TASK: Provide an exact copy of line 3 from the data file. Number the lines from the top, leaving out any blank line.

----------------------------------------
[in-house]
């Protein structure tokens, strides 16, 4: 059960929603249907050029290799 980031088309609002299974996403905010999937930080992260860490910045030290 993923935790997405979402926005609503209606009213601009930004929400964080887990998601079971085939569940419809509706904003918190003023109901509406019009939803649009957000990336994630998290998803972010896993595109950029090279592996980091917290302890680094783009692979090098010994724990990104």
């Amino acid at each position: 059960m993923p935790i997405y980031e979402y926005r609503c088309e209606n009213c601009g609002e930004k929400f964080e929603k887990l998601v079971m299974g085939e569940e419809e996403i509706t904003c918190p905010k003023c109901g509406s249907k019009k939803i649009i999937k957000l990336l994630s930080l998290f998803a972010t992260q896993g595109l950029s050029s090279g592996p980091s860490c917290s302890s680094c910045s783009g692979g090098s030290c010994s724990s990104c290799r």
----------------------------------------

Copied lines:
């Amino acid at each position: 059960m993923p935790i997405y980031e979402y926005r609503c088309e209606n009213c601009g609002e930004k929400f964080e929603k887990l998601v079971m299974g085939e569940e419809e996403i509706t904003c918190p905010k003023c109901g509406s249907k019009k939803i649009i999937k957000l990336l994630s930080l998290f998803a972010t992260q896993g595109l950029s050029s090279g592996p980091s860490c917290s302890s680094c910045s783009g692979g090098s030290c010994s724990s990104c290799r």